Engineering & Mining Journal

DEC 2018

Engineering and Mining Journal - Whether the market is copper, gold, nickel, iron ore, lead/zinc, PGM, diamonds or other commodities, E&MJ takes the lead in projecting trends, following development and reporting on the most efficient operating pr

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Page 54 of 115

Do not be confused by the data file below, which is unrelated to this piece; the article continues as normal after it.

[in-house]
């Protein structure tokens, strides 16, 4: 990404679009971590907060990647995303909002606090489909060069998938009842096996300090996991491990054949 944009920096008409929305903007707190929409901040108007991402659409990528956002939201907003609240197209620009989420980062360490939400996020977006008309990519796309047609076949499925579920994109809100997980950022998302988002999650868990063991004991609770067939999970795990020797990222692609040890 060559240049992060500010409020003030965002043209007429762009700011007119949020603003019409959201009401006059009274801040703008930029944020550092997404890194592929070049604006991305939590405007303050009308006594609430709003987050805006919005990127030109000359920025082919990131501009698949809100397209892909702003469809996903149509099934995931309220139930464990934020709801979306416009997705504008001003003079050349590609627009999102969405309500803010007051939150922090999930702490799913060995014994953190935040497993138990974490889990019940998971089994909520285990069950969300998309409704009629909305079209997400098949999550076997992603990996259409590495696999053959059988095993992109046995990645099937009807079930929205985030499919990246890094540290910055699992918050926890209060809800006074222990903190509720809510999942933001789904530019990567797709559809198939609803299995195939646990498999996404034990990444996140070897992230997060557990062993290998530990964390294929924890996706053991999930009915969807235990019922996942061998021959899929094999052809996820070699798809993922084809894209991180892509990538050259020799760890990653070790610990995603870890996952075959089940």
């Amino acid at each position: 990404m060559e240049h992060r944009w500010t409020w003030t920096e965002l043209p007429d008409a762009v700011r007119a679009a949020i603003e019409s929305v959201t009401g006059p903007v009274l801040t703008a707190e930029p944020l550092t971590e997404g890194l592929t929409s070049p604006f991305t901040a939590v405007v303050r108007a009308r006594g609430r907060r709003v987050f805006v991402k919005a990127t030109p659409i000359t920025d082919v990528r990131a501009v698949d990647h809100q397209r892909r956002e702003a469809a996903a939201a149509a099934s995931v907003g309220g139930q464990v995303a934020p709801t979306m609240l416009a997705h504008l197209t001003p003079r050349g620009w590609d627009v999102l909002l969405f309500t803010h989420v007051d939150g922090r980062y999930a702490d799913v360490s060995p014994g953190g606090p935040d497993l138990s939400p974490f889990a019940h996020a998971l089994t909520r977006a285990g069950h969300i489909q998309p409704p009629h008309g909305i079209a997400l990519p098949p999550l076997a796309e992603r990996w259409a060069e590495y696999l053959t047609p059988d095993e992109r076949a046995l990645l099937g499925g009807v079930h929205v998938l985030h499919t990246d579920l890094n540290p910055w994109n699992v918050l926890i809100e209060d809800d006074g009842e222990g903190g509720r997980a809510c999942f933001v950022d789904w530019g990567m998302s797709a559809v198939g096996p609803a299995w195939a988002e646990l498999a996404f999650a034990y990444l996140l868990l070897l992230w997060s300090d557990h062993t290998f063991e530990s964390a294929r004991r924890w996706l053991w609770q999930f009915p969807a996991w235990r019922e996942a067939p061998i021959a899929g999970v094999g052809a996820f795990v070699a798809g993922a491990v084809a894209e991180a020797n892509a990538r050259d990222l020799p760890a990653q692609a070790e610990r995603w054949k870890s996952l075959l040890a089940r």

FLOTATION DECEMBER 2018 • E&MJ 53 HydroFloats Running at Cadia By Jaisen Kohmuench, Eric Wasmund, Eriez Flotation Division; and Brigitte Seaman, Luke Vollert, Newcrest Mining In the December 2017 issue of E&MJ, Eriez reported on the eco- nomic benefits and preliminary metallurgical results of coarse particle flotation using the patented HydroFloat separator. 1 The major benefits include the ability to increase grind size, resulting in less grinding energy per ton of processed ore. A result of this is that the concentrator tailing stream is coarser, making it easier to de-water and more useful as a building material. The out- come is improved global recovery while reducing energy costs or increasing concentrator throughput while maintaining the same recovery prior to the increase in grind size. A number of pilot campaigns and engineering studies have considered the benefits of adding a coarse particle flotation mod- ule using HydroFloat technology in either the mill circuit or to scavenge tails. A comparison study based on ore from Capstone's Cozamin mine quantitatively showed the benefits of using a HydroFloat on mill ore versus tails scavenging. 2 While there is greater benefit to placing the HydroFloat in the mill flowsheet, this approach is more challenging for an existing installation. For a brownfield installation, coarse particle flotation technology can be used to re-process the concentrator tailing stream, allowing for the capture of coarse values that were not recovered from the primary flotation circuit. A benefit of this approach is that it can be un-coupled and operated independently from the rest of the plant. Rio Tinto Kennecott ran a HydroFloat-based pilot plant at the tailing facility for their Copperton concentrator. They report- ed an additional recovery of 70% copper and 90% molybdenum of the coarse fraction was achieved by simply scavenging their tailings stream before final impoundment. 3 Newcrest in Australia — a pioneer in coarse particle flota- tion — reported the benefits of this technology, as presented by Brigitte Seaman and Luke Vollert in their paper presented in Vancouver at World Gold 2017. 4 In their manuscript, Newcrest showed that high recoveries of gold were realized for multiple test campaigns — including those conducted at a lab-scale — in ad- dition to pilot work conducted on and off site. This work showed gold recoveries ranging between 80% and 95% were achieved for particles nominally 600 x 150 micron. This abundance of test- ing has helped to de-risk the technology for sulfides. In fact, as reported last December, Newcrest is building a plant for treating tails from their Cadia concentrator in New South Wales, Australia. Cadia's Coarse Ore Flotation plant for treating tailings was re- cently commissioned and is now being optimized, as announced in their recent investor day presentation. This module is based on two major proprietary unit operations developed and sold by Eriez: CrossFlow and HydroFloat. The Eriez CrossFlow is a fluid- ized-bed classifier used to coarsen feed for the second unit op - eration. The HydroFloat Separator uses an aerated, dense-phase fluidized bed to float liberated and semi-liberated particles at a much coarser size than that which can be achieved using con- ventional flotation. An explanation of how the HydroFloat works can be found below. 1, 2 The installation consists of two modules, each made up of two CrossFlows and one HydroFloat. A photo of a similar installation is shown as Figure 1. A good illustration, which explains Newcrest's value propo- sition, reproduced from Newcrest's Investor Day Briefing Book, is included. 5 The accompanying chart shows two global recovery curves, includ- ing one when coarse ore flo- tation is used and one when it is not. The x-axes repre- sent the energy c o n s u m p t i o n required to achieve a given gold recovery and the 80 % passing size (P 80 ) of the ore produced by the primary mill. These results illustrate quan- titatively the expected ben- efit of coarse particle flota- tion in allowing a coarser grind size (less grind- ing energy and installed capacity) for the same recovery. Be- sides the benefits of lower grinding requirements, other benefits include the production of coarser tails, which are suitable for building impoundment walls or other structures. Newcrest's forward-thinking mindset and transformative vision made this innovative application possible, through collaboration with engineers and vendors and quick adoption of technology. A number of other important mining companies are at dif- ferent stages of evaluating and implementing the HydroFloat technology for improving plant economics and reducing the environmental footprint of their operations. Anticipated bene- fits include reduced energy demand, better water recovery, im- proved overall recovery and coarser tails. References 1. Walker, S., "Squeezing the stone, Improving recovery," En- gineering and Mining Journal , December 2017, pp 44-51 2. Wasmund E., "It's all in the flotation," Mining Mirror, Sep- tember 2017, pp 18-22 3. Eriez/Rio Tinto Press release, 2017, available at www.eriez- 4. Seaman, B.A. and Vollert, L., "Recovery of Coarse Liberat- ed Gold Particles Using Pneumatically Assisted Fluidized Bed Flotation," Proceedings of World Gold Conference, Vancouver, 2017. 5. Newcrest Mining Ltd., 2018 Newcrest Investor Day Mar- ket Release, electronically published October 25, 2018, and Investor Day Briefing Book published by the Newcrest Investor Relations Department, October 2018,, pp. 30, 37,55, 56 58, 60,61,64. Figure 1—This installation consists of two modules, each made up of two CrossFlows and one HydroFloat.